Judging by appearance: Do 'faithful' Catholics really avoid this?

Okay this is an obvious rant but please understand that my patience on the subject has really grown thin.

Honestly, when I read some of the things people say here, I really gotta wonder if the saying “Don’t judge a book by its cover” has really lost its place in Catholic Christian morality.

For instance, take a person’s dress.

“Oh look she’s wearing a mini-skirt and sleeveless. She must be a harlot! :tsktsk:”
“Oh look he’s wearing a hoodie and baggy pants. He must be a gangsta! :eek:”
“Oh look they’re wearing tattoos! They must be ex-cons! :bigyikes:”

You know if you’re going to criticize someone, the least you could do is base your criticism on something just a little higher than what they wear and what they look like. Some people here have even gone as far to claim they experience a sort of “spiritual willies” when they see something that doesn’t conform to their aesthetic comfort. (“Oh dear, he wears eye-shadow and she dyes her hair purple. I feel the presence of Satan! D:”) Good Lord. Excuses much? I think it’s high time people started taking more responsibility for their psychological aversions instead of putting them up on the mystical pedestal.

Since when has something so base and superficial as appearance become a norm for evaluating someone’s worth? Has it ever occurred to anybody that the there is no logical link between a person’s aesthetic appearance and something more worthy of evaluation (e.g. actions, behavior).

All throughout my life, I have met my fair share of repulsive and heartless individuals. But guess what? Your jaw would drop when you see how these people covered a vast range of fashions and attire. During my last year in highschool, I was bullied by a wannabe gangsta rapper who wore large jerseys, bling and everything. Likewise, in 6th grade, I had the most unfeeling, tyrannical, and could-not-care-less fundie teacher but would you believe that the clothes she wore were something the pro-modesty party would hail?

These two examples taken from my life both looked very different from each other. But at the core, their hearts were an equal shade of black. They made my life miserable. They made other people’s lives miserable.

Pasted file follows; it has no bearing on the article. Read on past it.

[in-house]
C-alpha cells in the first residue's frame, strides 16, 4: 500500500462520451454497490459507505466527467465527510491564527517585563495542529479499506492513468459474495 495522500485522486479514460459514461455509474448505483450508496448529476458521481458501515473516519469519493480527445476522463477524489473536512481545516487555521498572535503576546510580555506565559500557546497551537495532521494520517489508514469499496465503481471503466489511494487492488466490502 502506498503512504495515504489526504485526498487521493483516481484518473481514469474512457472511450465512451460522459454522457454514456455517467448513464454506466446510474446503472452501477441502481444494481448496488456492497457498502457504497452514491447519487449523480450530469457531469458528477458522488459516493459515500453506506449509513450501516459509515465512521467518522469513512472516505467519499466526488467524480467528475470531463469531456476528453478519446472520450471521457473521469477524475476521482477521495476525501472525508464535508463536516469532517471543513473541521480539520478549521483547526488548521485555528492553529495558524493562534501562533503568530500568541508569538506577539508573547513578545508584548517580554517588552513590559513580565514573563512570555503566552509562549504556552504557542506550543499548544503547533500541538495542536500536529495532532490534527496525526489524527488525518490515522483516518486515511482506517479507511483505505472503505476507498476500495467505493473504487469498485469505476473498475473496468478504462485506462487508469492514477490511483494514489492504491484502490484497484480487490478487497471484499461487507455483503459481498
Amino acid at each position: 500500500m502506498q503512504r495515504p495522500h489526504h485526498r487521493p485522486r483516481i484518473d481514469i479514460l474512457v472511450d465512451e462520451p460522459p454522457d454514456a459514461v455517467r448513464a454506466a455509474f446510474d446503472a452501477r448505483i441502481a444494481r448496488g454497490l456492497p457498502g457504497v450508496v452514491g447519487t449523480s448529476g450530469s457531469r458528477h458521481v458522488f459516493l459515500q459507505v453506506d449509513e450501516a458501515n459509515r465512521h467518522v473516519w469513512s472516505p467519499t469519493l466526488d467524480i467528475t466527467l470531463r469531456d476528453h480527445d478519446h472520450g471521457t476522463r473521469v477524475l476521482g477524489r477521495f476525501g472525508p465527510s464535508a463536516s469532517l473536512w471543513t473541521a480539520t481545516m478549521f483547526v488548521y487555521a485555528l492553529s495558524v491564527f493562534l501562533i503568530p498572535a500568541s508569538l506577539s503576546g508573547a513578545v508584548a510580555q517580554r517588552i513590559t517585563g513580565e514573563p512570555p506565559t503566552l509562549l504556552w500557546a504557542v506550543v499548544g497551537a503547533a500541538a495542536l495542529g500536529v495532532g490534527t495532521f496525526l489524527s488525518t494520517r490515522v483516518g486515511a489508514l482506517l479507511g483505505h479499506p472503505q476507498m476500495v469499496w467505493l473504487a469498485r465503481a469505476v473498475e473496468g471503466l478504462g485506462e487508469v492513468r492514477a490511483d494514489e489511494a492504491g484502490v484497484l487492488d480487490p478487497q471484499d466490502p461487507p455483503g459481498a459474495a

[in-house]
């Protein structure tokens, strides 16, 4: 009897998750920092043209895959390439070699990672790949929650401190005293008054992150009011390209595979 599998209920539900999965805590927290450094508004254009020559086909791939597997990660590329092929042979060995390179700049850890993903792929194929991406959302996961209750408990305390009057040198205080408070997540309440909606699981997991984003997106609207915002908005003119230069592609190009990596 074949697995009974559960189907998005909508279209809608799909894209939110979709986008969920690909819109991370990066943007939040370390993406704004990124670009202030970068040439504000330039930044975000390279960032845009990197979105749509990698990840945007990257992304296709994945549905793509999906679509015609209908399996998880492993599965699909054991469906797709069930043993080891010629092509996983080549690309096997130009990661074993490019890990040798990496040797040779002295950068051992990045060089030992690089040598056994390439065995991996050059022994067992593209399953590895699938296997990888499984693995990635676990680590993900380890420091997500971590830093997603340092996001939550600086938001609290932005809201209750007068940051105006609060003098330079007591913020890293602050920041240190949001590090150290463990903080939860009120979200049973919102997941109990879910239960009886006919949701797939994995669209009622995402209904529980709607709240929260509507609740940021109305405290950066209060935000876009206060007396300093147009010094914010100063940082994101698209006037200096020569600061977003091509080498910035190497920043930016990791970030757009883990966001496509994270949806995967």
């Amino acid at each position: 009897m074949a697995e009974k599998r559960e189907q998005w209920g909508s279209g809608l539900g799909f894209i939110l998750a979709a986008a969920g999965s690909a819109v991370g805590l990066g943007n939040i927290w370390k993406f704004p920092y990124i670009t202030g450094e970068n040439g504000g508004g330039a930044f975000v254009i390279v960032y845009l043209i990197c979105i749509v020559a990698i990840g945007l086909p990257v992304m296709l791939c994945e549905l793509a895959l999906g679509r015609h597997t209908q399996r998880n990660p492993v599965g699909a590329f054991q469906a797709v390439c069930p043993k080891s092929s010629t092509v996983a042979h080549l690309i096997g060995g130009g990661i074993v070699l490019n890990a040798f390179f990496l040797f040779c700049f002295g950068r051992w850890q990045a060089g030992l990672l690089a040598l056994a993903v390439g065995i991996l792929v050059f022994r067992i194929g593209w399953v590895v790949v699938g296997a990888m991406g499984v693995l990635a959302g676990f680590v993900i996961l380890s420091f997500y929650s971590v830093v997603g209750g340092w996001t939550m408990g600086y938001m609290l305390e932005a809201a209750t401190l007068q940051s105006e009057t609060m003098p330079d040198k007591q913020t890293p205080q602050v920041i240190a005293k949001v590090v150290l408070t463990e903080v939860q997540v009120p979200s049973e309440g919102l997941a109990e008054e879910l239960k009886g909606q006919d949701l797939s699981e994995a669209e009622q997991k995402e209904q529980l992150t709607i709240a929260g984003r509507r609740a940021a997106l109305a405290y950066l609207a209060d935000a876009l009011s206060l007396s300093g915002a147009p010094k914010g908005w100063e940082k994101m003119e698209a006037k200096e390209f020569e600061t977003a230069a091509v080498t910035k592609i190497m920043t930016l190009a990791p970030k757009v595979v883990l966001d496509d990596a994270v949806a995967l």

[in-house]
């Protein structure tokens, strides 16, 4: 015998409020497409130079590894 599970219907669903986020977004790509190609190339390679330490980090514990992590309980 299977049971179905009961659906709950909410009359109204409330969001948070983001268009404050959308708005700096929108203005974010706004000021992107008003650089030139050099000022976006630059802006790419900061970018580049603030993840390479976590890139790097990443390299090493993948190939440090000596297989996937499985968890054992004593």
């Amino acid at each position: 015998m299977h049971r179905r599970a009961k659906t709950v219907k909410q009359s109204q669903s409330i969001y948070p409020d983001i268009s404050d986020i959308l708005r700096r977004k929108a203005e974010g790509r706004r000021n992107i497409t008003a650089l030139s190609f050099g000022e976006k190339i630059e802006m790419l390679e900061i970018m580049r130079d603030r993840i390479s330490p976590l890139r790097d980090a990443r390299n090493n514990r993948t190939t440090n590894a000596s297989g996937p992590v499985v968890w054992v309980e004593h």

Hence, I really can’t believe some people would still insist that appearances means something significant beyond self-decoration.

This doesn’t even apply to just a person’s choice of dress. I find the same problematic people having the same problematic logic regarding names, symbols, and even stuff like mythology for crying out loud.

“He’s named Hercules!? PAGAAAN!! DX”
“His story has a good dragon? WORK OF THE DEVIIIL!!! DX”
“That card has a pentagram? SATANIIIIIX!!! DX”

Now I know someone might argue that appearance can reflect a person but this still is very, very insufficient ground for making a conclusion regarding other people. What am I talking about? Just because you think you know what’s on a person’s mind regarding their attire, does not make it the same as actually knowing. It does not take out the possibility that you could be wrong.

Believe me, I’ve been wrong plenty times and and there were times when even actions and behavior weren’t enough to give me a good conclusion about a person. How much worse if I had based only on their appearance? :rolleyes:

I agree with your post and have found it somewhat disheartening by what I see as well. Some posts I have started to comment on and have actually deleted my response to avoid the continuation of any negativity. The Muslim boyfriend post being one example.

As someone responded on one of the posts, if I had run across these forums before I swam the Tiber I would be hesitant to do so because this is what I would think that all Catholics were like. Posts are judgmental and more often than not devolve into hostilities. I come here to learn more about the faith and what issues people are having so as to either help or learn from like minded people, but instead I see blind ignorance(not from everyone mind you). We, as Catholics and Christians, are supposed to be open minded, civil and loving. Sorry, added a rant to yours and veered off course a tad.

Since when is appearance “base and superficial”?

I avoid judging anyone’s character based on what they wear, and what they look like, but I do not avoid judging taste, discretion, or general awareness of norms and proper behavior based on appearance. You’d be a fool not to make such judgements, or as like to call them, “determinations.”

Judging by appearances can also be used on a large scale, and not a small scale, and be more appropriate for it. For instance, if you parish consist mostly of 2 or 3 person families, there is a strong likelihood that ABC is being used, and since a large percentage of Catholic couples use ABC, you’d probably be right! Now, if you looked at one specific family of 3, and said “that family is small, they must be using ABC!” you’d probably be wrong, or at least unfair and judgmental in your assessment. There could be many reasons why one particular family is small, and you can’t be sure of what those reasons might be. But determinations are made based on more than one “case”, just nobody chooses NOT to buy a product because of 1 bad review out of 1000 good reviews.

As Catholics, we should all strive to think positively about those around us, and especially to consider how we appear to others. If we make judgements about other people, and then become angry when those same judgments are applied to us, we become hypocrites, and get our own deserved punishment.

The folks you describe, minus maybe the older (regretfully) tattooed crowd, I have found generally like it when they are judged on their appearance and are happy to judge anyone judging them. I (still proud to be tattoo-free) certainly used to.

It’s called “immaturity”.

Bingo!